admired the writing of Jane Austen for many reasons.
In A Room of One's Own,
she speaks of how difficult it was in previous times, and indeed in her own time,
for women to write outside of the male tradition.
"What genius, what integrity it must have required in face of all that criticism in the midst of that purely patriarchal society to hold fast to the thing as they saw it without shrinking. Only Jane Austen did it and Emily Bronte. It is another feather, perhaps the finest, in their caps. They wrote as women write, not as men write. Of all the thousand women who wrote novels, they alone entirely ignored the perpetual admonitions of the eternal pedagogue - write this, think that. They alone were deaf to that persistent voice, now grumbling, now patronising, now domineering, now grieved, now shocked, now angry, now avuncular, that voice which cannot let women alone, but must be at them like some too conscientous governess, adjuring them to be refined."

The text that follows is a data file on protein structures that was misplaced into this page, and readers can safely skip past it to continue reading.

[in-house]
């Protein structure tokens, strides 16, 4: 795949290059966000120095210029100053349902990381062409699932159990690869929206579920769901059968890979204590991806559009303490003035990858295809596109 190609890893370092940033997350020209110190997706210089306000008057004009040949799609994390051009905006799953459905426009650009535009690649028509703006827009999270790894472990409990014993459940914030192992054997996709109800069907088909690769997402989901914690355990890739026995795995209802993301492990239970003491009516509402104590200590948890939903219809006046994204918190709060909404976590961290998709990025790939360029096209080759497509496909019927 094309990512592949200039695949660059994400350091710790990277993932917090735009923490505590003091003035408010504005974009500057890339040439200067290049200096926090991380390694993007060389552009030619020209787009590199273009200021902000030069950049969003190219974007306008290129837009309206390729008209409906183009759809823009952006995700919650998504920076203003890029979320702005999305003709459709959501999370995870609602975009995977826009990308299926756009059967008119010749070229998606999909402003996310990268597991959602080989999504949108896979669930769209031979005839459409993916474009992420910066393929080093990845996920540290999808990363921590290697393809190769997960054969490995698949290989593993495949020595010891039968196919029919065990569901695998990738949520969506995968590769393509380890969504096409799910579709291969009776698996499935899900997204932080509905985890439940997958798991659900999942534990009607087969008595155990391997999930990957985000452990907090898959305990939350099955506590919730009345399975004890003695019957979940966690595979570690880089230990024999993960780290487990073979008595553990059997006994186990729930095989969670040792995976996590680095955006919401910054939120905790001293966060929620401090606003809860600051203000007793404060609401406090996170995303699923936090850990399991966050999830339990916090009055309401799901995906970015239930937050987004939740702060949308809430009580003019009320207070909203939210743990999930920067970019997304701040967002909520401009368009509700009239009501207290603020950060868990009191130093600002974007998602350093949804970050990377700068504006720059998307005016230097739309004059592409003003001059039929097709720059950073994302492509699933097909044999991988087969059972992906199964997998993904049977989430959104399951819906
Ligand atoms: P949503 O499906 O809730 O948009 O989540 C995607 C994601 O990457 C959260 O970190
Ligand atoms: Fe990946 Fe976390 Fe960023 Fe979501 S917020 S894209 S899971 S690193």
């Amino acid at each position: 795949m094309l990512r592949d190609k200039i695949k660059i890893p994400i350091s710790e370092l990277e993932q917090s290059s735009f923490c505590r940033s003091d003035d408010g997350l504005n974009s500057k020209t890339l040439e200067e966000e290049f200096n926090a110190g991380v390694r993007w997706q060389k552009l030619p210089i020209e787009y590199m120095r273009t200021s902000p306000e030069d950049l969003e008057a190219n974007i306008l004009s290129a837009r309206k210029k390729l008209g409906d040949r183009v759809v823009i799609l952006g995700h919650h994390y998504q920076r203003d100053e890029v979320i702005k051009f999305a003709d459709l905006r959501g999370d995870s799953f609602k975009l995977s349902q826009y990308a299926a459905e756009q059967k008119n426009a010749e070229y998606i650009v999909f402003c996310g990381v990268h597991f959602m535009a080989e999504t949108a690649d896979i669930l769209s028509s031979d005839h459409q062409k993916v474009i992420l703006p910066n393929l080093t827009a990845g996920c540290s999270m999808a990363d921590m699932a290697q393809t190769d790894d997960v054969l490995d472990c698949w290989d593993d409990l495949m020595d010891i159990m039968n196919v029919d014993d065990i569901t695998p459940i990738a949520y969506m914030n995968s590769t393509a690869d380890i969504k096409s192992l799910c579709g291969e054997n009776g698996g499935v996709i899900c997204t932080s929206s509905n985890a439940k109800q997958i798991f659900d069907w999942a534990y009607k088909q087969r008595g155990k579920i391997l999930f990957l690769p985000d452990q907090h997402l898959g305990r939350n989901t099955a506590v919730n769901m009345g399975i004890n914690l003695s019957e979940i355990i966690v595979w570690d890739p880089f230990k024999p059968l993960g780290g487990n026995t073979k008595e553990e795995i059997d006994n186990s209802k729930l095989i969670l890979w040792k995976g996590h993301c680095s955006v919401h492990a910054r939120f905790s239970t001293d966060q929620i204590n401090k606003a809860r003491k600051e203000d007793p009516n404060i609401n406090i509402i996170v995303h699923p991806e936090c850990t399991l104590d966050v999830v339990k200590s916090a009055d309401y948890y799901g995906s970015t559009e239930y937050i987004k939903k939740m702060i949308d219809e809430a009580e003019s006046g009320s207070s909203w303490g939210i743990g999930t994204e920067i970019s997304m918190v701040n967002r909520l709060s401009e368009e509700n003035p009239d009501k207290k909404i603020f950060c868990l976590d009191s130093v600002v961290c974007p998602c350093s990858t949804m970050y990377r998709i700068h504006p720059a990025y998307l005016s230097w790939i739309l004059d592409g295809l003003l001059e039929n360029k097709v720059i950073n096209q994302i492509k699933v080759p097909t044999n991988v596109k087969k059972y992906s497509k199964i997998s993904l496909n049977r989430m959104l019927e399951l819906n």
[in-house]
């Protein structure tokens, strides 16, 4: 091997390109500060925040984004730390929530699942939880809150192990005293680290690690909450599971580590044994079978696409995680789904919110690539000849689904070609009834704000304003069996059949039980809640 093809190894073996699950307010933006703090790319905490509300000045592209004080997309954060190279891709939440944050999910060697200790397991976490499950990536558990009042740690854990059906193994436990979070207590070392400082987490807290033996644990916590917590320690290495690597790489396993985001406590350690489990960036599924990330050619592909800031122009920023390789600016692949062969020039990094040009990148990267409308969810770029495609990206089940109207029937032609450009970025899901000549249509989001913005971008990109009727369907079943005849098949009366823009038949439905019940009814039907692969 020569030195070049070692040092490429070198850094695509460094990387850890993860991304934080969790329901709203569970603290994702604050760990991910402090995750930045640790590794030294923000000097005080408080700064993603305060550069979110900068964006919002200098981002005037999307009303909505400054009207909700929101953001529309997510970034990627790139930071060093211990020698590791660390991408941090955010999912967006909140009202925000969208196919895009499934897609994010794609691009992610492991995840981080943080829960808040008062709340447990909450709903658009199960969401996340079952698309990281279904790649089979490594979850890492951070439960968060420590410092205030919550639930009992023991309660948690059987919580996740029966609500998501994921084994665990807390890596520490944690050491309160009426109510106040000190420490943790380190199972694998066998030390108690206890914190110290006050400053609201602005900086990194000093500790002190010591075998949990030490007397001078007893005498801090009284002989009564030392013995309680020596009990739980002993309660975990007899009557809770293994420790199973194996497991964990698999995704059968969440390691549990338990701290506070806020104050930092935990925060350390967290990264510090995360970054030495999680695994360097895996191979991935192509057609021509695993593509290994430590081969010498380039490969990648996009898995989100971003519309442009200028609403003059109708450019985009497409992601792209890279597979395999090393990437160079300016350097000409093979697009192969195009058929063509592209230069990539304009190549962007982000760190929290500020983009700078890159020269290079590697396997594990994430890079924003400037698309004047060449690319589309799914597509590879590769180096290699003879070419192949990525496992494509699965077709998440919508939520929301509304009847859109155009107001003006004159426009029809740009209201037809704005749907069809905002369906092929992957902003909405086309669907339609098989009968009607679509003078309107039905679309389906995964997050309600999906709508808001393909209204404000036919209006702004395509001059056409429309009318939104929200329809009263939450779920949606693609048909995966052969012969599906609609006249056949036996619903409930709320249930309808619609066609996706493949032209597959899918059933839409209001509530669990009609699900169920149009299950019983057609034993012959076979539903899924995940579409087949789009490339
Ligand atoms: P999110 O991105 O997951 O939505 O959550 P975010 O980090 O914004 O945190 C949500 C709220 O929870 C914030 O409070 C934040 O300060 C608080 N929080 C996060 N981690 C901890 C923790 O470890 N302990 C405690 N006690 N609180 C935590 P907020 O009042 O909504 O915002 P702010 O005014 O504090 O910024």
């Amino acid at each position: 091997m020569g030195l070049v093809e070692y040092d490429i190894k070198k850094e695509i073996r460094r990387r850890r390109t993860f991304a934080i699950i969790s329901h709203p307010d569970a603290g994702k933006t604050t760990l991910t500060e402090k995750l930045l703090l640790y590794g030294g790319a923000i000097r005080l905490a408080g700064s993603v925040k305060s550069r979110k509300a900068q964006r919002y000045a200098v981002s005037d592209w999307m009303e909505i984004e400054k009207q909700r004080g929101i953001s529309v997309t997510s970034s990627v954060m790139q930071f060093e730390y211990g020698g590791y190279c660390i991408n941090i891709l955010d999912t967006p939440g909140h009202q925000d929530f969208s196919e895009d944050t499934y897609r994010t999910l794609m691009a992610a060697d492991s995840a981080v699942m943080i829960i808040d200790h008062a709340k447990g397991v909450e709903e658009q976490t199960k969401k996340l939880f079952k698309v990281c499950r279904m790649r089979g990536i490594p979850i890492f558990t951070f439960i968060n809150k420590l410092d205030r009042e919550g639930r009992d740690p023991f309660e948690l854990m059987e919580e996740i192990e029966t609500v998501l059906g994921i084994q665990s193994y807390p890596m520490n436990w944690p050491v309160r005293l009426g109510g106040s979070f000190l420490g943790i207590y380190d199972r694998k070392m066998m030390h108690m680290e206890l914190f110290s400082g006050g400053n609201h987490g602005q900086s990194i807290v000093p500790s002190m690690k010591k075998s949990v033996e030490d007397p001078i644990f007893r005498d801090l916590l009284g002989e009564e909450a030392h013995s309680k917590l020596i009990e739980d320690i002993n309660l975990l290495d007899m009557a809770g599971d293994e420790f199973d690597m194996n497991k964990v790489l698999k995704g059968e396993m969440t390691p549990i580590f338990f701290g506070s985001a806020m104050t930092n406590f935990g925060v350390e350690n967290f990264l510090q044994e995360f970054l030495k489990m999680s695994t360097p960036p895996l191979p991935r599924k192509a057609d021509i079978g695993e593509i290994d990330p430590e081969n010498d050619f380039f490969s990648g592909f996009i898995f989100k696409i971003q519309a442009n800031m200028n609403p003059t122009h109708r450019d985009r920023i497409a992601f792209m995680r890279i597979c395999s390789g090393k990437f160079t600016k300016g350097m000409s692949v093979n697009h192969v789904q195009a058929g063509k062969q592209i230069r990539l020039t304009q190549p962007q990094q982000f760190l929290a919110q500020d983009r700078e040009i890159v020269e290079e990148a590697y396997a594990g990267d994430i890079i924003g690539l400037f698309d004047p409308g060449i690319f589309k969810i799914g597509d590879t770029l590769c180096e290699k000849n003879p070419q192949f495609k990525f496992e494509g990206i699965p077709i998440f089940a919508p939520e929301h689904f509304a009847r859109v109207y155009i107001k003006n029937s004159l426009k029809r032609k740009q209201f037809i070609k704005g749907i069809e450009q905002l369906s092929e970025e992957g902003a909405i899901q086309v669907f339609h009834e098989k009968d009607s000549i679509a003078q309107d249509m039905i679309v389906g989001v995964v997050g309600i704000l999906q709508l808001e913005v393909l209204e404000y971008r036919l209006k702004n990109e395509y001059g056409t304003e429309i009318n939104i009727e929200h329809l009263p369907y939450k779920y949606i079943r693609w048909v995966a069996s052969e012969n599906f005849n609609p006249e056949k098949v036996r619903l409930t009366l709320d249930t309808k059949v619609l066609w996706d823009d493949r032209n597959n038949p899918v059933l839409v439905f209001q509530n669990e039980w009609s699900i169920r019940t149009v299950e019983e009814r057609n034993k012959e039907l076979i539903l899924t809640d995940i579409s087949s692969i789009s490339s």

(A Room of One's Own, Virginia Woolf (Penguin 1945) p.75.)
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